Also, we're in the middle of nowhere; it's hard to get people in here. I probably should've done group shows, but I never really got concerned about the size because I’d seen small exhibitions work at The Suburban. The limitations were actually interesting.

VS: Having a space requires a commitment, a need to be there all the time. This is something I think about a lot. On the one hand, it’s appealing to have a space that you’re tied to, but then you’re also tied to it. How was that negotiated in your life? 

TM: In the beginning, I used to have regular hours—Saturdays, twelve to five. I would be there every Saturday if there was a show. But, this is Santa Clara. No one comes. My dream was that folks from Oakland could come—they could go to the ICA, they could go to San Jose Museum of Art, and they could stop by our place. I had this dream, but then, I don't think that really happened, so I stopped doing those regular hours. Now, I just do openings and by appointment only. 

I have to say, we had the most attendance in the first couple of years, and recently, because we haven't been as consistent with putting on shows due to life changes and different types of commitments, the turnout hasn't been as strong. But, I don't feel that bad about it. We are moving to Bayview, and we do have strong desires to continue the project. It will be a different experience because we will need every square inch of the space, and it will be family-centered.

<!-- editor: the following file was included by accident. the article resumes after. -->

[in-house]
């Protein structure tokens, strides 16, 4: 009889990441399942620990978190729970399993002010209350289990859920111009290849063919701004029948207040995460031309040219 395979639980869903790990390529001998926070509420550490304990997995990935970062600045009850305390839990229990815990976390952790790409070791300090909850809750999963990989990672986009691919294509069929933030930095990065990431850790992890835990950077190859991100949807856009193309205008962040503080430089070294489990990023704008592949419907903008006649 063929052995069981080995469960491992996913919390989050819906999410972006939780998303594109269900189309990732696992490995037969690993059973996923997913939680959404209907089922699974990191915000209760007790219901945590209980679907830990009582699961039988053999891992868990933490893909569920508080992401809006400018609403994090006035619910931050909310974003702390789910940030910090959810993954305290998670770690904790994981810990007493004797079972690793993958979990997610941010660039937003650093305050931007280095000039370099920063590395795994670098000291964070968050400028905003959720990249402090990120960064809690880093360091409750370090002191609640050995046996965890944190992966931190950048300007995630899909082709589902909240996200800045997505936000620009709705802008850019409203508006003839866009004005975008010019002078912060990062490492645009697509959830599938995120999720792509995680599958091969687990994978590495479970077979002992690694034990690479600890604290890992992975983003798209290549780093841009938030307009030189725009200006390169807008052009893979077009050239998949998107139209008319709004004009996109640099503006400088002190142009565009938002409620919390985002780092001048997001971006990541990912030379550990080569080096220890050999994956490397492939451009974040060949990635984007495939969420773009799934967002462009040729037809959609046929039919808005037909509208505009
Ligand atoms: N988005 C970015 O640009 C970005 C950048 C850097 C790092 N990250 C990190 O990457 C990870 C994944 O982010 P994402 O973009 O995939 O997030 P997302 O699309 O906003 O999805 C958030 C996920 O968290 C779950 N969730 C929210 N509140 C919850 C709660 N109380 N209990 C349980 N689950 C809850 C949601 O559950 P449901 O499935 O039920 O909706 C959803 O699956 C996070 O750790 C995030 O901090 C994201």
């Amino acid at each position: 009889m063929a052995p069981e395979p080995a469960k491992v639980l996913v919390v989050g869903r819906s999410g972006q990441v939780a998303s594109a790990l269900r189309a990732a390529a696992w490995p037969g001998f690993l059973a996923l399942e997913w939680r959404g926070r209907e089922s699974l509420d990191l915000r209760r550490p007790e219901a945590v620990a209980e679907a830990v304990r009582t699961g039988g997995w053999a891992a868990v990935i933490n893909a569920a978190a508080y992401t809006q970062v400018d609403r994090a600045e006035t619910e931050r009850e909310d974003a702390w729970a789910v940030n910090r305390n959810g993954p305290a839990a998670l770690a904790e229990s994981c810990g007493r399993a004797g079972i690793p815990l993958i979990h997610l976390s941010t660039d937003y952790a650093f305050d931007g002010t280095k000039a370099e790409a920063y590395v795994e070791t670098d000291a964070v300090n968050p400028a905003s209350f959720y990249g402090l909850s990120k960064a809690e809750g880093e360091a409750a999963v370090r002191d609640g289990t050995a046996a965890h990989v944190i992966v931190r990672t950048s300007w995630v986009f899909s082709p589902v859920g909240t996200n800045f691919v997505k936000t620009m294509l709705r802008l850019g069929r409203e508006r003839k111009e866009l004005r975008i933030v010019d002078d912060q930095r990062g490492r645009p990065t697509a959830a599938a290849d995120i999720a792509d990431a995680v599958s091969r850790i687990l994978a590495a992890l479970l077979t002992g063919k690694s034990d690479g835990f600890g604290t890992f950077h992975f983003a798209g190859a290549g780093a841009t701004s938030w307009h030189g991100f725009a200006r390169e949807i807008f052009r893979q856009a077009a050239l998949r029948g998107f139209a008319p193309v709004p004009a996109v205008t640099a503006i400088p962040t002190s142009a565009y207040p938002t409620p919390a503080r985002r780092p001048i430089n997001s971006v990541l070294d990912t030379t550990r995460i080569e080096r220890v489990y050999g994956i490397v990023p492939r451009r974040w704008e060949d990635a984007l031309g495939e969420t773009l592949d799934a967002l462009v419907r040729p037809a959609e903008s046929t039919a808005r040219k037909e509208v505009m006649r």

Dickson Schneider, 2014; installation view, tmoro projects, Santa Clara. Courtesy of tmoro projects.

VS: Are there any takeaways or learning lessons that you’re bringing to the new space?

TM: I'm very happy with how the project has evolved. I had grand plans [with the essays and events], and now that I look back at these things, I wish I was able to continue them. But, I also know that things had to change. 

I think about continuity. Going back to Grabner, she has continued to run her space for decades. I mean, I'm not even close, but if we continue for ten, twenty, thirty years, surely something interesting must happen.

VS: It feels like you’ve streamlined to just the show which is, in a way, what’s most valuable and at the core of your project: giving artists space.

TM: I say this to everyone: if you have a spare garage—people make computers and start bands, why not a gallery? It's a pity to put a car in there if you've got the space. This is different from The Suburban because we don’t have the same winters as Chicago. Here, you don’t need the garage, so make it something useful. I really hope that people can take this model and replicate it.